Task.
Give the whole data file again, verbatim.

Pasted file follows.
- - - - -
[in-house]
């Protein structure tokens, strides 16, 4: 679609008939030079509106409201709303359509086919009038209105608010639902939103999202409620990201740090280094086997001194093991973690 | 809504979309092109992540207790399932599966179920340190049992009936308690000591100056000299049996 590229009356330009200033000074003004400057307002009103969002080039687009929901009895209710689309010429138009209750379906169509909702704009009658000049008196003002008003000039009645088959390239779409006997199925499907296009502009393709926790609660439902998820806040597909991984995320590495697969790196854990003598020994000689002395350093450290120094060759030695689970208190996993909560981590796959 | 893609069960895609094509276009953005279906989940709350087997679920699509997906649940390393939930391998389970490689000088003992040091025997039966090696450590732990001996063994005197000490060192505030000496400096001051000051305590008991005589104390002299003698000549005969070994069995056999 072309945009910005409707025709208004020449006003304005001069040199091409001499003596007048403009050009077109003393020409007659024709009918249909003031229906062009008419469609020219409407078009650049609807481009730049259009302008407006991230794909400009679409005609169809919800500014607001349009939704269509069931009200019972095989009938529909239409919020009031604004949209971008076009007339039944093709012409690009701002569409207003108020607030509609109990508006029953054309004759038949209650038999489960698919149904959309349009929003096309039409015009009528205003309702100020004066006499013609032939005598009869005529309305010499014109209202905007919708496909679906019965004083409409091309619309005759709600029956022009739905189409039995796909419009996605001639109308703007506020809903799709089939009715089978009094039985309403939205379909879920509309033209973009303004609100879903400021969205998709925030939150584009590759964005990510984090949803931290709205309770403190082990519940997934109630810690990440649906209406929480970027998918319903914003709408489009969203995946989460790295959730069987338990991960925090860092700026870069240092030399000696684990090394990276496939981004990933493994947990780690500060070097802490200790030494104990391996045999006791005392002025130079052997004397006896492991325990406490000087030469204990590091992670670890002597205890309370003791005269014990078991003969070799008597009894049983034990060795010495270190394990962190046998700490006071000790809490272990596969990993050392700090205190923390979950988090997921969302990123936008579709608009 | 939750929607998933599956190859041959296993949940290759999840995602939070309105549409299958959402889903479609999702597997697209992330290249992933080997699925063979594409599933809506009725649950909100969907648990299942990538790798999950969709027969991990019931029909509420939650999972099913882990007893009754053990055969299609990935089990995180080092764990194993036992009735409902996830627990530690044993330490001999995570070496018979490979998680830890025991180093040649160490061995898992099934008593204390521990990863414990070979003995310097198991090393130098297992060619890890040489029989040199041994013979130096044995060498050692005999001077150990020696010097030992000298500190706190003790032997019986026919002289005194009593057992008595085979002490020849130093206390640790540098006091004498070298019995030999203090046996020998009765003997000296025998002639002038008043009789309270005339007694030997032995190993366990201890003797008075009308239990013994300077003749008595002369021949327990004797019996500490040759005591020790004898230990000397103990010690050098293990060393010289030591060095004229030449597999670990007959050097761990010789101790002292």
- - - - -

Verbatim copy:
[in-house]
């Protein structure tokens, strides 16, 4: 679609008939030079509106409201709303359509086919009038209105608010639902939103999202409620990201740090280094086997001194093991973690 | 809504979309092109992540207790399932599966179920340190049992009936308690000591100056000299049996 590229009356330009200033000074003004400057307002009103969002080039687009929901009895209710689309010429138009209750379906169509909702704009009658000049008196003002008003000039009645088959390239779409006997199925499907296009502009393709926790609660439902998820806040597909991984995320590495697969790196854990003598020994000689002395350093450290120094060759030695689970208190996993909560981590796959 | 893609069960895609094509276009953005279906989940709350087997679920699509997906649940390393939930391998389970490689000088003992040091025997039966090696450590732990001996063994005197000490060192505030000496400096001051000051305590008991005589104390002299003698000549005969070994069995056999 072309945009910005409707025709208004020449006003304005001069040199091409001499003596007048403009050009077109003393020409007659024709009918249909003031229906062009008419469609020219409407078009650049609807481009730049259009302008407006991230794909400009679409005609169809919800500014607001349009939704269509069931009200019972095989009938529909239409919020009031604004949209971008076009007339039944093709012409690009701002569409207003108020607030509609109990508006029953054309004759038949209650038999489960698919149904959309349009929003096309039409015009009528205003309702100020004066006499013609032939005598009869005529309305010499014109209202905007919708496909679906019965004083409409091309619309005759709600029956022009739905189409039995796909419009996605001639109308703007506020809903799709089939009715089978009094039985309403939205379909879920509309033209973009303004609100879903400021969205998709925030939150584009590759964005990510984090949803931290709205309770403190082990519940997934109630810690990440649906209406929480970027998918319903914003709408489009969203995946989460790295959730069987338990991960925090860092700026870069240092030399000696684990090394990276496939981004990933493994947990780690500060070097802490200790030494104990391996045999006791005392002025130079052997004397006896492991325990406490000087030469204990590091992670670890002597205890309370003791005269014990078991003969070799008597009894049983034990060795010495270190394990962190046998700490006071000790809490272990596969990993050392700090205190923390979950988090997921969302990123936008579709608009 | 939750929607998933599956190859041959296993949940290759999840995602939070309105549409299958959402889903479609999702597997697209992330290249992933080997699925063979594409599933809506009725649950909100969907648990299942990538790798999950969709027969991990019931029909509420939650999972099913882990007893009754053990055969299609990935089990995180080092764990194993036992009735409902996830627990530690044993330490001999995570070496018979490979998680830890025991180093040649160490061995898992099934008593204390521990990863414990070979003995310097198991090393130098297992060619890890040489029989040199041994013979130096044995060498050692005999001077150990020696010097030992000298500190706190003790032997019986026919002289005194009593057992008595085979002490020849130093206390640790540098006091004498070298019995030999203090046996020998009765003997000296025998002639002038008043009789309270005339007694030997032995190993366990201890003797008075009308239990013994300077003749008595002369021949327990004797019996500490040759005591020790004898230990000397103990010690050098293990060393010289030591060095004229030449597999670990007959050097761990010789101790002292």